• Keep an eye out for important people who may be alone, this gives you the opportunity to speak with them.
  • Offer the person your business card. This gives you the opportunity to obtain theirs as well.

“How To Work A Room” nd http://effectivenetworking.com/content/effectivenetworking/loader.html
For more on how to work a room, please check out Diane Darling’s networking tips.

Learning how to network in any setting is important for forging connections with people who may be able to help you achieve your professional goals. So learn these skills now so that you can have them ready to go when the moment is right and make those key connections that just might land you a dream job or internship.

Red Sox Win The 2013 World Series! Victorino Opens the Floodgates With His Hit Out Of The Park!

By Lori Smith

The city of Boston is rocking as the Red Sox clinch the 2013 World Series! Shane Victorino was the big hitter in game six of the World Series. There were many memorable moments in this series, but for me the most impressive was when Big Papi gave his impromptu pep talk to the team in game 4. This was a pivotal moment which set the team on fire. Big Papi is an MVP both on and off the field!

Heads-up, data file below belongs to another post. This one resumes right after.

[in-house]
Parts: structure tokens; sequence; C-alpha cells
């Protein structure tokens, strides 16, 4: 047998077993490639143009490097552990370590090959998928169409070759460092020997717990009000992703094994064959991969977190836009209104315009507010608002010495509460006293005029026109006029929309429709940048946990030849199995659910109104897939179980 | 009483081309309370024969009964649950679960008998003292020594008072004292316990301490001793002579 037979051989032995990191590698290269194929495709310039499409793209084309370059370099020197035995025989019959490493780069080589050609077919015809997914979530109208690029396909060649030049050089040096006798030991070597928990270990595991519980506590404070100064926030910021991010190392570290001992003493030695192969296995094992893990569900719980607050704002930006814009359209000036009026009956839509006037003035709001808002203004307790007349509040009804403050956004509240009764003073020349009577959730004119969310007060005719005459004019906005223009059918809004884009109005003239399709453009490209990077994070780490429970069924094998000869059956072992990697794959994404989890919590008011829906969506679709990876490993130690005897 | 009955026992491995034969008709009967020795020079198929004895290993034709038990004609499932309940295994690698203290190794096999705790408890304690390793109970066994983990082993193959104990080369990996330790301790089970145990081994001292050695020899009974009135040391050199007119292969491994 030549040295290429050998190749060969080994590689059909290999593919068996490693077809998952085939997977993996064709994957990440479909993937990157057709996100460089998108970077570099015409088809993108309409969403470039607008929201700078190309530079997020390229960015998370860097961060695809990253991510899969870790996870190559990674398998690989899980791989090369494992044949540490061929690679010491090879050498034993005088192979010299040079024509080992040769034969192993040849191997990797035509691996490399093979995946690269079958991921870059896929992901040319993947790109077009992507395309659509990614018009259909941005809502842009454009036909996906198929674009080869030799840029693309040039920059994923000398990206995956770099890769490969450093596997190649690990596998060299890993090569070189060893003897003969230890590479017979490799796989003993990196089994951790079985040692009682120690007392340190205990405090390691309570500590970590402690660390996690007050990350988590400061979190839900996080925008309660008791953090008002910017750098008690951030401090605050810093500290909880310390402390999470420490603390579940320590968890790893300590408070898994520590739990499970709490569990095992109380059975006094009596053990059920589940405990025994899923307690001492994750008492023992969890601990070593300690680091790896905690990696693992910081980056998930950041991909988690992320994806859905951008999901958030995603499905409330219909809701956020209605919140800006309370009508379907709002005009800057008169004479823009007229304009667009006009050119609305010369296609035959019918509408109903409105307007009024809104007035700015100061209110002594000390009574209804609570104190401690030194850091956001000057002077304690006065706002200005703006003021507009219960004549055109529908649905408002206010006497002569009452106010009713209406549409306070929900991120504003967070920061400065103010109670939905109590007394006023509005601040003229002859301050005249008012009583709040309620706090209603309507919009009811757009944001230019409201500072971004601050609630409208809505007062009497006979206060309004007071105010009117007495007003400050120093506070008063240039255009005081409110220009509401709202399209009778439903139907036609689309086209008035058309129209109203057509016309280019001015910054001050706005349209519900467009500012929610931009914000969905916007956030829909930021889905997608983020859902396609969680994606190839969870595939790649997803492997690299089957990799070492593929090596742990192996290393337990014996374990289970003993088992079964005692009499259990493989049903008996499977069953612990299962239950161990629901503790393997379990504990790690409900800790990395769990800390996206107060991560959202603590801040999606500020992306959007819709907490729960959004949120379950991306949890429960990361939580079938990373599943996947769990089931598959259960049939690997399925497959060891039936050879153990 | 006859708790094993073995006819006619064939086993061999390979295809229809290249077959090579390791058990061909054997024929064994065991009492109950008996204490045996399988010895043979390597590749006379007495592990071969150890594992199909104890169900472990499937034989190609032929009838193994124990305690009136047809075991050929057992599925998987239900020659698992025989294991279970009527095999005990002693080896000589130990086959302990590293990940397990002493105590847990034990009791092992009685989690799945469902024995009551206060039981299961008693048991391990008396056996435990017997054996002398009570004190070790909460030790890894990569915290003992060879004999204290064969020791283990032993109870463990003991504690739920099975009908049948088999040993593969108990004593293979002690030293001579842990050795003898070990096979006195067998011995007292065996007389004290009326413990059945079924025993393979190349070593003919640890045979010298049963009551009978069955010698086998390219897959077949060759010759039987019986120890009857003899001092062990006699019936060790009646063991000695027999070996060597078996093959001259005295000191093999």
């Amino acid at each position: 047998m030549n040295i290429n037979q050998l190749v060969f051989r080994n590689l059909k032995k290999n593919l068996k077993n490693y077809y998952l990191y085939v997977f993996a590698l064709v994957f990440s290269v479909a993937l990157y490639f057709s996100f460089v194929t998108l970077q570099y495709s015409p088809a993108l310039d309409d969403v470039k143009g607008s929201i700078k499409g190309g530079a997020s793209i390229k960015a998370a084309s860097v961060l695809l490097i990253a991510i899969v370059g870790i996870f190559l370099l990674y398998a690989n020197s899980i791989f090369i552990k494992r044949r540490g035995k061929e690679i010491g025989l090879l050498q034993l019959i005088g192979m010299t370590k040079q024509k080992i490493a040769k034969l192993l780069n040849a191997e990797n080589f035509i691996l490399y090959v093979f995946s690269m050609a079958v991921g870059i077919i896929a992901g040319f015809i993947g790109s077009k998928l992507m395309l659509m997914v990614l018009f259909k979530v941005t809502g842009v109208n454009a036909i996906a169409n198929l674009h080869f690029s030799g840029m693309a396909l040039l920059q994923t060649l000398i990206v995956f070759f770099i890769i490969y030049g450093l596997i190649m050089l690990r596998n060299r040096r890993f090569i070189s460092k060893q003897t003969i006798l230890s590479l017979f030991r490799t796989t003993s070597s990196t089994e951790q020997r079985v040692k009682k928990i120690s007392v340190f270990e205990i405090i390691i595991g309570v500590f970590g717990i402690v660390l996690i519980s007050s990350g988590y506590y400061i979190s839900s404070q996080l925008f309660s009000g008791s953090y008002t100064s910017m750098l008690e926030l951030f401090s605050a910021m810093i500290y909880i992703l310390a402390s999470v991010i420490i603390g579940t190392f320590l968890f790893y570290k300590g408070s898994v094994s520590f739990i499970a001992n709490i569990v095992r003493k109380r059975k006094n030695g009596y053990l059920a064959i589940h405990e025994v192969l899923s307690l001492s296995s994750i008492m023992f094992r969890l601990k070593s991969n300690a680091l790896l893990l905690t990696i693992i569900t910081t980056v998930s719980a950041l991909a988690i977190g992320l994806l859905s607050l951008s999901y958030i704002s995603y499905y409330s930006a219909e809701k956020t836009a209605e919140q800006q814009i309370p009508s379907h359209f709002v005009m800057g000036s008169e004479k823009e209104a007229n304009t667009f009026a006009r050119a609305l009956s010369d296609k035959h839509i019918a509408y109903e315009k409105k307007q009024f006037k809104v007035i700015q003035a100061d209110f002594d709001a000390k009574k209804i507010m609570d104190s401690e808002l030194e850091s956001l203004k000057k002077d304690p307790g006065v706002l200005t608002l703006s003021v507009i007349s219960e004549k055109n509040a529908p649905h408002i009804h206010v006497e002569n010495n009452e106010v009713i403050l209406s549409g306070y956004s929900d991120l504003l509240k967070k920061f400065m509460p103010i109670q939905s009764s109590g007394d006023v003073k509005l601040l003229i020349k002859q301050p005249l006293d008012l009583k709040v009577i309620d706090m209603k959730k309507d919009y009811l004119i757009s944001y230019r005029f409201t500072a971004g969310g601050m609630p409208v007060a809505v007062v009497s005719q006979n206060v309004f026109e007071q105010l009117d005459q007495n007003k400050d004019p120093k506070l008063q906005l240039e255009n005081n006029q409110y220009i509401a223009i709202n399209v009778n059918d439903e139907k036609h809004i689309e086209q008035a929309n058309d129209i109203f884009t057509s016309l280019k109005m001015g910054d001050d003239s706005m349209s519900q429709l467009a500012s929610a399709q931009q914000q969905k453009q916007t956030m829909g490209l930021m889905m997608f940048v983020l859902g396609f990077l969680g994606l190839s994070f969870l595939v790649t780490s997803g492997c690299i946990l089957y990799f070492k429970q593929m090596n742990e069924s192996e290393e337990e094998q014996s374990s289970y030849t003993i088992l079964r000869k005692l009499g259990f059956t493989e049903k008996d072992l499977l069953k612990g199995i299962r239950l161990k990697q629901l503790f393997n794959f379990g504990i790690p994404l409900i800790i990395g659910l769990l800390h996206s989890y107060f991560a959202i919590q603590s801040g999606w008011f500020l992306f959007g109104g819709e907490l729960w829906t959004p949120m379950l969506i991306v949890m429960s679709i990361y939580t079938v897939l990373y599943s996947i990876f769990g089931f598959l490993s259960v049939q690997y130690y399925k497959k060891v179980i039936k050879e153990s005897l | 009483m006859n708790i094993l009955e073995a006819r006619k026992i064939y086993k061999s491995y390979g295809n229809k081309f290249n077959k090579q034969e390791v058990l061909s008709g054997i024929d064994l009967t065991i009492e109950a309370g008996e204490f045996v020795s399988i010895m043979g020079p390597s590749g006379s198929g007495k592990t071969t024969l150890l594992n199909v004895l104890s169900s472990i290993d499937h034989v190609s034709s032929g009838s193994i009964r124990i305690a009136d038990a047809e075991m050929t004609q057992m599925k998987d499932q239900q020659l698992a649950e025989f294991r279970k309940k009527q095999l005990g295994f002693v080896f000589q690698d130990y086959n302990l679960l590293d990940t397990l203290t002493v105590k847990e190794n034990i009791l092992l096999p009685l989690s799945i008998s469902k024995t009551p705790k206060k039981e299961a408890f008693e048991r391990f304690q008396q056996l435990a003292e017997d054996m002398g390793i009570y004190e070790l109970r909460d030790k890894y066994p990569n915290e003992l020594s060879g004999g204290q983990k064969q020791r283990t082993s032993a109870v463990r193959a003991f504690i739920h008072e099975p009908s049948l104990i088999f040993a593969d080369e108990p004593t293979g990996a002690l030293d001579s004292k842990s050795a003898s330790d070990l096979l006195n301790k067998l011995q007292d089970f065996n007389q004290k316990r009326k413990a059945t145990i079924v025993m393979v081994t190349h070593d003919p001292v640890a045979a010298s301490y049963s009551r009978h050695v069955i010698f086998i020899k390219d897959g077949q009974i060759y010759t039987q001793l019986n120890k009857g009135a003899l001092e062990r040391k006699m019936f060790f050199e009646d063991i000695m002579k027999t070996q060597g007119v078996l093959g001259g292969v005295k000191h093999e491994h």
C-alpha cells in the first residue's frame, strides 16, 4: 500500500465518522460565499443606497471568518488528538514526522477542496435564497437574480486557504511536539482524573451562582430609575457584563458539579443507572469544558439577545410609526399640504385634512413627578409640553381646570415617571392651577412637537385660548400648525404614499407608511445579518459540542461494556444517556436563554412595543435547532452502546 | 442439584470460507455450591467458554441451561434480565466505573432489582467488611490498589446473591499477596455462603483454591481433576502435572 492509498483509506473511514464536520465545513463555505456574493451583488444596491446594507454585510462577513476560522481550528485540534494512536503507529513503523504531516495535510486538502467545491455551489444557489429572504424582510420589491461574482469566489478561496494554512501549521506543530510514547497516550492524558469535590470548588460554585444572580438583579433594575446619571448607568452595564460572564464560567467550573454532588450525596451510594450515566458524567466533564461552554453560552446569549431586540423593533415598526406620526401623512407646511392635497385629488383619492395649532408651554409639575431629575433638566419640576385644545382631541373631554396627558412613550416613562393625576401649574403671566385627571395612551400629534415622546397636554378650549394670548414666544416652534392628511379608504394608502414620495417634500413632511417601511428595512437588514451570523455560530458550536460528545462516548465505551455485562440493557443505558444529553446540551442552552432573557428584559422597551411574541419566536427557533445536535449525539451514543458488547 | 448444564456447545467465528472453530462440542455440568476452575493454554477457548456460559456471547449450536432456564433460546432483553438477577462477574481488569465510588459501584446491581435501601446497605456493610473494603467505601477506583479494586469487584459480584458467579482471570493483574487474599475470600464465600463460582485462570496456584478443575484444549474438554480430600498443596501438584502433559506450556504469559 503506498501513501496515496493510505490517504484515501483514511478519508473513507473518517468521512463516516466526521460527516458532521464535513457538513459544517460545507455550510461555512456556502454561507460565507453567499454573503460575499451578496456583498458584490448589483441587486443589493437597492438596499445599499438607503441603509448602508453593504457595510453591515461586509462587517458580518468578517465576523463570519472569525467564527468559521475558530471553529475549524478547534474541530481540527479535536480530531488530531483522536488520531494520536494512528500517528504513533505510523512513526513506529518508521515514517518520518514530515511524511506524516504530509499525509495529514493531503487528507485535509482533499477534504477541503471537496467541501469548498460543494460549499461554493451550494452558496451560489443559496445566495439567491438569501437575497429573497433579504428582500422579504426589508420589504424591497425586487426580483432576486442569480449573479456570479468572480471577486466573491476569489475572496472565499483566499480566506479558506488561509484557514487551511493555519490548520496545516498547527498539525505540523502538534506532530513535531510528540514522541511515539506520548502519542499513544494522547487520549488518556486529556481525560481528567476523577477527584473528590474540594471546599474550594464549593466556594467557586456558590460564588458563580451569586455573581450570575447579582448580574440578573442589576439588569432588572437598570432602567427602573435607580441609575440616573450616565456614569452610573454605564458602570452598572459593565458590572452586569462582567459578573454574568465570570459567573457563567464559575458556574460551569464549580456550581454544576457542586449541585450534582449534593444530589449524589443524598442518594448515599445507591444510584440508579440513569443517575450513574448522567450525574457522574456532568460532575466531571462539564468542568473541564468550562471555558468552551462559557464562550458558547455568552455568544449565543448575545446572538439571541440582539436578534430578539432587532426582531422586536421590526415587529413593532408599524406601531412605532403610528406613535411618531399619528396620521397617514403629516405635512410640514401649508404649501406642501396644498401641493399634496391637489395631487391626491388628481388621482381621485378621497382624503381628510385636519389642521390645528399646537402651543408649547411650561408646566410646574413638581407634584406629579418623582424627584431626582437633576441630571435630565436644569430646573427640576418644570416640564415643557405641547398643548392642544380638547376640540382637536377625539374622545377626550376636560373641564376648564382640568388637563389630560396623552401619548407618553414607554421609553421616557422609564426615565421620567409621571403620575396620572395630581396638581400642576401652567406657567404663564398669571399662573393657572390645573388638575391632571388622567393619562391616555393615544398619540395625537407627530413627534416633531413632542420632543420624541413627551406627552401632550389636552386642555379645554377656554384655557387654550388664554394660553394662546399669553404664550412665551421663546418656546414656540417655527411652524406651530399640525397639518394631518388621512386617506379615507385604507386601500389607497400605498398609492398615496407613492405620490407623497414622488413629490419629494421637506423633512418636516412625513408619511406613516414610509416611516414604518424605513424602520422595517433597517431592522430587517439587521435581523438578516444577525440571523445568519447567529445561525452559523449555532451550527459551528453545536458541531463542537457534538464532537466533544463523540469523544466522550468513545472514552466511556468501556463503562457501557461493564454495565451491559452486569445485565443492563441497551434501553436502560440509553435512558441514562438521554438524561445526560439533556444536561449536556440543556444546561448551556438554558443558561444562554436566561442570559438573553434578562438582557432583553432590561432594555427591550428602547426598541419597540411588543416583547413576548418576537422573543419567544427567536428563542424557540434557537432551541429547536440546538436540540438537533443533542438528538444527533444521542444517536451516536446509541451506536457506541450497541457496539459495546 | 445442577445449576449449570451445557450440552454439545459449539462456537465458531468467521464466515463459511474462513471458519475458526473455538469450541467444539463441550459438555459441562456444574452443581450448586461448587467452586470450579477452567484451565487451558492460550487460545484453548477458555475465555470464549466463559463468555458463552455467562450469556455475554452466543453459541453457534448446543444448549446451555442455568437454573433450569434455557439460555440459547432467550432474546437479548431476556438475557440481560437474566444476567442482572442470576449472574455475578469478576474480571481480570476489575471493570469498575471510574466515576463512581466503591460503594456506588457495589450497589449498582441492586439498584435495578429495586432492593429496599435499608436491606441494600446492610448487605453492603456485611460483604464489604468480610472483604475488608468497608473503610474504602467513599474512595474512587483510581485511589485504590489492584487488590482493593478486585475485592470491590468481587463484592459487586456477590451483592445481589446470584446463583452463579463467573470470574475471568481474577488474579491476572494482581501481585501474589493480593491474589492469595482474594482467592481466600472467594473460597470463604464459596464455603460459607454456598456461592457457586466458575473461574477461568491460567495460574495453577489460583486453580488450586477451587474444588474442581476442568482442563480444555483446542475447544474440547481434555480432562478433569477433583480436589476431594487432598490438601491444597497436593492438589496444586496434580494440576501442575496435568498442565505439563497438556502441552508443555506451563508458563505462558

You too can be an MVP by taking charge of your career. Set your goal to “hit it out of the park” when networking at events. One way to do this is to have an elevator pitch. What is an elevator pitch you ask? An elevator pitch is a short speech that sells YOU, it promotes your strengths and tells an employer or networking contact what you can offer. It answers the question, “why should I hire you?” You need to be able to say who you are, what you have done and what you are interested in doing. People will want to help you but they cannot if they don’t know this information. It would be like asking for directions without knowing where you are trying to get to.

In order to convince others of your value you first need to reflect on your strengths, problems you solved and your achievements. You will need to convey what you bring to the table and how it will help a prospective contact or employer. Be sure to include some specific examples that demonstrate your strengths.